One source of this liquidity is individuals, usually responsible for about three-quarters of all share purchases in China. Capital restrictions limit investment options to bank deposits (at low, government-mandated, rates), property, or the stockmarket. That the vertiginous rise in mainland share prices accompanied a decline in the rate of growth for money in longer-term time deposits suggests small investors may have shifted from the safety of banks to riskier market punts.
More controversially, there is widespread speculation that the tidal wave of bank lending initiated by the government as part of its stimulus plan has made its way into the stockmarket. The proportion of loans going into shares is hotly debated (see article). Executives at Chinese firms and the chastened survivors of other Asian stockmarket collapses worry that despite government restrictions lending trickles into the market indirectly.
Redirecting bank loans is typically a violation of credit agreements, but the main impact of such rules is likely to ensure any diversion is not reported. Recently rumours have circulated that the People’s Bank of China has initiated investigations to determine if these claims have merit—a move which, by itself, may have put a damper on the market.
Equally jarring, after an extraordinary lending binge, the country’s leading banks are abruptly pulling back on credit expansion, a move that could affect the funds available for investment in the stockmarket, and indirectly undermine the market by reducing the near-term prospects for growth. Rumours are rife that banks’ capital requirements are being tightened, as are the conditions for various kinds of loan. A decline in new lending in the second half of the year had been expected; the rate of decline has, for many, been a shock. As share prices rose earlier in the year, numerous private companies and their bankers began the lengthy process of preparing for public offerings. In June debt was abundant and there was every reason to expect equity would soon be as well. Such confidence is now frayed.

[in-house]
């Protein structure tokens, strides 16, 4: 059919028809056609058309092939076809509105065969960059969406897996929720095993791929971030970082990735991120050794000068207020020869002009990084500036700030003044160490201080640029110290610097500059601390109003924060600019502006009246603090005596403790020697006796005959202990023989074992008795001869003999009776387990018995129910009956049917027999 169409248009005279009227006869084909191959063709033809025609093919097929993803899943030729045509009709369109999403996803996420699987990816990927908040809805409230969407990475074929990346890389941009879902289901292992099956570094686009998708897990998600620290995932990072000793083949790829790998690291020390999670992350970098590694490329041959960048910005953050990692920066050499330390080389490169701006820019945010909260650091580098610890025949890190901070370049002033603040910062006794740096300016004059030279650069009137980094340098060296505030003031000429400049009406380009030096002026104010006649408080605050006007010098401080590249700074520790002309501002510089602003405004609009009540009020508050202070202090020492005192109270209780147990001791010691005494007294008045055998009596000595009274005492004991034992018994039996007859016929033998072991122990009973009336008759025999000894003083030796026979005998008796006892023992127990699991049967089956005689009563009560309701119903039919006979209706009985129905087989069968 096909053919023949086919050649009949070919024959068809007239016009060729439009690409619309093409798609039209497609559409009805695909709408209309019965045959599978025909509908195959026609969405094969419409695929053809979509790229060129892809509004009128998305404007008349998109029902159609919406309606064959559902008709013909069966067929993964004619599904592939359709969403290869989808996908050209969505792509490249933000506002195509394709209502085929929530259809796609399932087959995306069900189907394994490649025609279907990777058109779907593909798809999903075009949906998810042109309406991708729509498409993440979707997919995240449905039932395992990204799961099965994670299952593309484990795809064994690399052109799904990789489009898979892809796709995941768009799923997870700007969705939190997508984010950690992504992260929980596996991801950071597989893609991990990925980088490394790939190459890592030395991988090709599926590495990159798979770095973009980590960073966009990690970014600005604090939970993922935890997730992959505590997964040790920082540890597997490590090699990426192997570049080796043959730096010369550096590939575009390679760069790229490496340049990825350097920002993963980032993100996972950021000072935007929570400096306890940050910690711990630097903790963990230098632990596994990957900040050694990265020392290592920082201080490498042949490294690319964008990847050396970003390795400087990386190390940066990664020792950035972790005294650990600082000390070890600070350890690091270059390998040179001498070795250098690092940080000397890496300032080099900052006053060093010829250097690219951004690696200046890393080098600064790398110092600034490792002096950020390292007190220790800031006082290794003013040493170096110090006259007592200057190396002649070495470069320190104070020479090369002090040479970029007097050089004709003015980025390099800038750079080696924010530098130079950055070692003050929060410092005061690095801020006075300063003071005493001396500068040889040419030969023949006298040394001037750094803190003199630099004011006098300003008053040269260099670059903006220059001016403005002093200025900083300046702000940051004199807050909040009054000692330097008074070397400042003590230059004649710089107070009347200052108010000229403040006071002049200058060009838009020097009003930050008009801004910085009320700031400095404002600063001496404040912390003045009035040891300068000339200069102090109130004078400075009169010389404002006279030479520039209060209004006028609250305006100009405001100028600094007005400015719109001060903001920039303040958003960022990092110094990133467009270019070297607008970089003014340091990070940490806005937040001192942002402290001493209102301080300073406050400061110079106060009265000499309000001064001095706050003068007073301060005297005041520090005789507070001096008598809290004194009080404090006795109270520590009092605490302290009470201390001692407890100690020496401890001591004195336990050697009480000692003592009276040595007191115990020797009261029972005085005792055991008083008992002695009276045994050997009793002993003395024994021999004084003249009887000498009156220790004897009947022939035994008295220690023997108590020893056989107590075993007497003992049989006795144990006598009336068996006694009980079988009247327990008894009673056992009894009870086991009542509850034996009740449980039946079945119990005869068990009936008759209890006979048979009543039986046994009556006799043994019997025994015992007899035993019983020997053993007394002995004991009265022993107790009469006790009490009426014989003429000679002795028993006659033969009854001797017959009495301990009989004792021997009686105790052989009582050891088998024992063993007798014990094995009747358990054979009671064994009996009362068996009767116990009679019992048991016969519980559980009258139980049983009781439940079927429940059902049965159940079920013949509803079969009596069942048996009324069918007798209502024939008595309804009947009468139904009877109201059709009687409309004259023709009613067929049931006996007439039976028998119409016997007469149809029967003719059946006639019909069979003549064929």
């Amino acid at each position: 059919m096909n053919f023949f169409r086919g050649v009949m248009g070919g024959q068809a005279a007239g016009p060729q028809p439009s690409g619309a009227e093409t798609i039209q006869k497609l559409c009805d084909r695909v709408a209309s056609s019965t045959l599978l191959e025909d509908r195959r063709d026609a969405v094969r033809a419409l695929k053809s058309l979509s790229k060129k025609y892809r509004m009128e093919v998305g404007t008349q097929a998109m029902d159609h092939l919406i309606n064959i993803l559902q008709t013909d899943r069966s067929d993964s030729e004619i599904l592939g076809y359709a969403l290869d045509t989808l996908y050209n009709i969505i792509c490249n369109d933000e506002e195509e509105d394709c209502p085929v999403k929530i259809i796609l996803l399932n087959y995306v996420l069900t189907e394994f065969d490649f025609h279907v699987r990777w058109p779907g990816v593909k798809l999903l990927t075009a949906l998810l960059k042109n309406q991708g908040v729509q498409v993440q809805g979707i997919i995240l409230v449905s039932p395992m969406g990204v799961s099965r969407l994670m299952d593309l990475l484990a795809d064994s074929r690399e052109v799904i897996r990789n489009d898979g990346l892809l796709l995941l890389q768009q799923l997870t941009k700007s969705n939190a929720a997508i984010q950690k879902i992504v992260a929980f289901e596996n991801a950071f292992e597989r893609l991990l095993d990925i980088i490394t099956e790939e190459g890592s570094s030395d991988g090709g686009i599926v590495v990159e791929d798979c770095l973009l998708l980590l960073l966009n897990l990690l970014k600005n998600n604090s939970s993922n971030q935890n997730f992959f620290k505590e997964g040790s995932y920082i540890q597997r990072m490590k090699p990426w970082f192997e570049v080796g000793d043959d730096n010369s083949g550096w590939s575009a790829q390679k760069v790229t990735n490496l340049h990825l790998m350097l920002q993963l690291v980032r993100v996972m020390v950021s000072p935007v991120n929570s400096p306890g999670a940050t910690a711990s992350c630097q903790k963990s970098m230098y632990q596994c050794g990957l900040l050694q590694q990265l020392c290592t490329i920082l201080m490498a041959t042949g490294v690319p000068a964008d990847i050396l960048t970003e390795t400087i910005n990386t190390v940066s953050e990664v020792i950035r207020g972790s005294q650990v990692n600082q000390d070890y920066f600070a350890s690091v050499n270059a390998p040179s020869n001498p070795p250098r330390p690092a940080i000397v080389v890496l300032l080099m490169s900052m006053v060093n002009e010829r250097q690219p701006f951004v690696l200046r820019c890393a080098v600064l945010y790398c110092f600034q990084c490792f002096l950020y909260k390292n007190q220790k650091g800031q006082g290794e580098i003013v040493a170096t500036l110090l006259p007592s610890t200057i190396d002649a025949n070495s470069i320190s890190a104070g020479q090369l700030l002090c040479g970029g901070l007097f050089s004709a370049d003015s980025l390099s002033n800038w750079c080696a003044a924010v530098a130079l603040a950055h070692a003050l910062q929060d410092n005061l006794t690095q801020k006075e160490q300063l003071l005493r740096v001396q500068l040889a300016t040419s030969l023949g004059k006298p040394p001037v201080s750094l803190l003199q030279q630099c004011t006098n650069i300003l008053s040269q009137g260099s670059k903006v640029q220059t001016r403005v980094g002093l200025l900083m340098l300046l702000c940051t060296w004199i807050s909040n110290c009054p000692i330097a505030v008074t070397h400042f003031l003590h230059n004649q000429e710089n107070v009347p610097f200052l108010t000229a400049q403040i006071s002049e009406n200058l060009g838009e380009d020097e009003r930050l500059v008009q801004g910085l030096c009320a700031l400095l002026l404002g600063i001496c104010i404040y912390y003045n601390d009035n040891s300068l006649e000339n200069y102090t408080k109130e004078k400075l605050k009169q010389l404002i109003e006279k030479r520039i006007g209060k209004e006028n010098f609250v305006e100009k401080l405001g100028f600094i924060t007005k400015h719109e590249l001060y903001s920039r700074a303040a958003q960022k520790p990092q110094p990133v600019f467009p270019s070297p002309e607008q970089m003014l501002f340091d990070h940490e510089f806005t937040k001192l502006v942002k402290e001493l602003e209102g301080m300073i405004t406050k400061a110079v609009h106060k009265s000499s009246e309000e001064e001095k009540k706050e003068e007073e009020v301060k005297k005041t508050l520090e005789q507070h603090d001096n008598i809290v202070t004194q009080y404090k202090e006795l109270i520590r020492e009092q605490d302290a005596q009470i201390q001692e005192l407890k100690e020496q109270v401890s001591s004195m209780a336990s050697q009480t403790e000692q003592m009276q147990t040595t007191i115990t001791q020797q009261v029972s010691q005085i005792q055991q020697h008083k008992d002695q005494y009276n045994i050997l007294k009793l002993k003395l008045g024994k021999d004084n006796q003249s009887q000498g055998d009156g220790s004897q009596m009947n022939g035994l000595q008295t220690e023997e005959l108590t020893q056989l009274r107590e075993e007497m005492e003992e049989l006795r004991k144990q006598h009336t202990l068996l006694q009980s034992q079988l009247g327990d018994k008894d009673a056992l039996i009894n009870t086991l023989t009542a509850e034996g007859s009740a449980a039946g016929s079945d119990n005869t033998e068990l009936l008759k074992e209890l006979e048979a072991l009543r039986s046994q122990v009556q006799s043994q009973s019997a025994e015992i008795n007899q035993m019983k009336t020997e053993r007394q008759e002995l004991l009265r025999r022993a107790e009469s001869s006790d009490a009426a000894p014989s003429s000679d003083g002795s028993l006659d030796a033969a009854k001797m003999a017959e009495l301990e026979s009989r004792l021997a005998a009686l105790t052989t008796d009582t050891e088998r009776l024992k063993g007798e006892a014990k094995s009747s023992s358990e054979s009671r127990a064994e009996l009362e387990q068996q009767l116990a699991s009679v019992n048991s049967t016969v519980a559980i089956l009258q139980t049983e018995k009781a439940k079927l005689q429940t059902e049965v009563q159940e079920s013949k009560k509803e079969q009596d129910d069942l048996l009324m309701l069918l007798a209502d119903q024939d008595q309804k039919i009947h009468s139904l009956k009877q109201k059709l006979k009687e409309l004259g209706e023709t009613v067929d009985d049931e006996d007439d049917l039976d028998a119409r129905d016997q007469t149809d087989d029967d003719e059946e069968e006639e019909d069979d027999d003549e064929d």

China’s mainland market has come a long way since its relaunch almost 20 years ago in an old hotel on the Bund in Shanghai. It is now the world’s second-largest on most measures, but a second speculative bubble in three years raises real questions about its credibility. The job of a stockmarket is to provide useful signals to help allocate capital. However thrilling, China’s market is a long way from doing that.
This summer I was reading the newspaper in Greece and I came across an article about an economist named Serge Latouche, Emeritus Professor at the University Paris-Sud. Latouche talks about the need of a society of degrowth instead of growth, as the way the economy is currently organized is wasting resources and cannot be sustainable. He argues for a society in which people will work less and consume less products but of better quality; in which people will rediscover the gift culture besides commodities and products. Happy that I finally found that my views are also supported by university professors, and tired of being called a primitivist every time I expressed them, I kept the article aside and rediscovered it somewhere in my diary last week. This lead me to some more online research and here are the results, I hope you enjoy!